|As football fans know, this catch is not a catch until the receiver “completes the process”. The same can be said for gentrification; it’s not gentrification until the process is done, and that’s where the debate is. Source: concordmonitor.com|
Governing Magazine published a study last month to begin providing context on the extent and spread of gentrification in American metro areas. The Gentrification In America Report examined gentrification activity in the 50 largest U.S. cities, and found the following:
- Gentrification greatly accelerated in several cities. Nearly 20 percent of neighborhoods with lower incomes and home values have experienced gentrification since 2000, compared to only 9 percent during the 1990s.
- Gentrification still remains rare nationally, with only 8 percent of all neighborhoods reviewed experiencing gentrification since the 2000 Census.
- Compared to lower-income areas that failed to gentrify, gentrifying Census tracts recorded increases in the non-Hispanic white population and declines in the poverty rate.
“For this report, an initial test determined a tract was eligible to gentrify if its median household income and median home value were both in the bottom 40th percentile of all tracts within a metro area at the beginning of the decade. To assess gentrification, growth rates were computed for eligible tracts’ inflation-adjusted median home values and percentage of adults with bachelors’ degrees. Gentrified tracts recorded increases in the top third percentile for both measures when compared to all others in a metro area.”
Here’s a quick look at the top and bottom ten gentrifying cities since 2000, according to the Governing report. The top ten, with the percentage of tracts that moved by the study’s standards:
Portland, OR 58.1%
Washington, DC 51.9%
Minneapolis, MN 50.6%
Seattle, WA 50.0%
Atlanta, GA 46.2%
Virginia Beach, VA 46.2%
Denver, CO 42.1%
Austin, TX 39.7%
Sacramento, CA 30.0%
New York, NY 29.8%
To me, this list includes most of the usual suspects when one thinks of gentrification in America, with a couple surprises (Virginia Beach, Sacramento) and a couple omissions (Boston and San Francisco, whose big gentrification jumps, like New York, really began in the ’90s). Here’s the bottom ten:
Dallas, TX 10.2%
San Jose, CA 10.0%
Memphis, TN 8.8%
Tucson, AZ 8.3%
Tulsa, OK 7.0%
Cleveland, OH 6.7%
Detroit, MI 2.8%
Las Vegas, NV 2.0%
El Paso, TX 0.0%
Arlington, TX 0.0%
Like the first list, this one hardly surprises me, either. All the cities listed here are either Sun Belt metros whose general affordability offer a strong disincentive for infill development and revitalization, or Rust Belt cities where the gentrification phenomenon is in its early stages. I’d guess San Jose is an outlier because of its unaffordability rather than its affordability, making even greater improvements in household income and home value extremely difficult to achieve. (One parenthetical note: I’d wager that Rust Belt gentrification in Cleveland, Detroit and others has probably accelerated in the post-Great Recession era since 2009 or so, and might not show up in the current data. Another five years may tell a different story.)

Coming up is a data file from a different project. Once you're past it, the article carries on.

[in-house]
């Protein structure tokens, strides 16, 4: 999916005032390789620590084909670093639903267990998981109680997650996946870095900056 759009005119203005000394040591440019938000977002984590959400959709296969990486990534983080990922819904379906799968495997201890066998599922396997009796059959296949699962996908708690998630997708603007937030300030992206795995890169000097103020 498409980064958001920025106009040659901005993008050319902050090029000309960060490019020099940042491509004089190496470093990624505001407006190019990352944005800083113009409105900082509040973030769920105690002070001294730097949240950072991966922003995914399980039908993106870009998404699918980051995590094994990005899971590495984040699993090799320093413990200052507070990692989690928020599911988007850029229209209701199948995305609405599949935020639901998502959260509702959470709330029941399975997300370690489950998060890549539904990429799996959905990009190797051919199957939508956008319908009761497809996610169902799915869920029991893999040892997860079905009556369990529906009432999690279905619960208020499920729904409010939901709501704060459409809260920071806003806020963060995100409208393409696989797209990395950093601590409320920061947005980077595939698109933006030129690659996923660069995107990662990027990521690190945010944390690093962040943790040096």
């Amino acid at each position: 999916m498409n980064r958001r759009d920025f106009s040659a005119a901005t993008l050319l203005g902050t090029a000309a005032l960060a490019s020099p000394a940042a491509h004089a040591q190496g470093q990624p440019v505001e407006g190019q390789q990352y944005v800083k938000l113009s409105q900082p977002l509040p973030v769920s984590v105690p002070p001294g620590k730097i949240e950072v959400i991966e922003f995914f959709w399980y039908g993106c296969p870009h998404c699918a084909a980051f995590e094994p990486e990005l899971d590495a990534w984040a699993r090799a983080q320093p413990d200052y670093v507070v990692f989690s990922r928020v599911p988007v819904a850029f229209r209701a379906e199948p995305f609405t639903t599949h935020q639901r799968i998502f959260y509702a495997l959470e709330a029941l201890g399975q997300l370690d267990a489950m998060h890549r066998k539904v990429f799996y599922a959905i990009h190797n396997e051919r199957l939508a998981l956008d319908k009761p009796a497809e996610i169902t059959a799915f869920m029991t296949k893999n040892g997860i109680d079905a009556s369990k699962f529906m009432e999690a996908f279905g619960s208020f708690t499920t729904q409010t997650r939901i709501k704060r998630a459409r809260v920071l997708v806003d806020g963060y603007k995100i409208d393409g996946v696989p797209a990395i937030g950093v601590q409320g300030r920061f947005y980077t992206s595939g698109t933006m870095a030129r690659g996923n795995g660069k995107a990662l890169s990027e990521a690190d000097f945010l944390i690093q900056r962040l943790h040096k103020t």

I think Governing has done an admirable job with this study. While quantifying the gentrification phenomenon nationwide, they make the point that gentrification is still pretty limited in its scope and spread:
“While it has become much more prevalent, gentrification remains a phenomenon largely confined to select regions, not yet making its way into most urban areas. In the majority of cities reviewed, less than one-fifth of poorer, lower priced neighborhoods experienced gentrification. If all city neighborhoods are considered — including wealthier areas not eligible to gentrify — less than one of every ten tracts gentrified. Cities like Detroit, El Paso and Las Vegas experienced practically no gentrification at all.”
However, in saying this, Governing neglects a big piece that informs the gentrification debate — reaction to the threat of the gentrification process.
Governing’s study is limited to its evaluation of census tracts that have gentrified, according to their criteria, and those that haven’t. But those very black and white areas are not where the gentrification debate is most heated. The greatest debate and passion is reserved for the census tracts — the neighborhoods, the blocks — where the process has begun but is still in flux. The strongest voices on either side are speaking out in communities where the uptick in household incomes and home values is evident, but it hasn’t yet reached the top-third percentiles that this study would say would make it a gentrified area. In other words, it hasn’t completed the process.
I don’t have the time nor the data to follow up with this, but my guess is that if the study included census tracts that were gentrified, gentrifying and not gentrified, it would produce a far broader and more accurate depiction of American gentrification. In my mind, gentrified census tracts would be those identified in this study, gentrifying ones would be those that went from below-median income and home value tracts to above-median income and home values (without reaching the top-third percentiles the study identifies as gentrified), and those that remain below the median for income and home value.
Another benefit of this? With historical analysis, we can see how long the process takes within cities, and see how it compares with other metro areas. The beginning to the end of the gentrification process in Washington or Seattle, for example, make take only five years, whereas in Chicago or Atlanta it could take ten, and in Cleveland or Detroit it could take fifteen.
I think this added view would provide us with the kind of context we need in understanding one of the biggest changes in how Americans live in the last 75 years.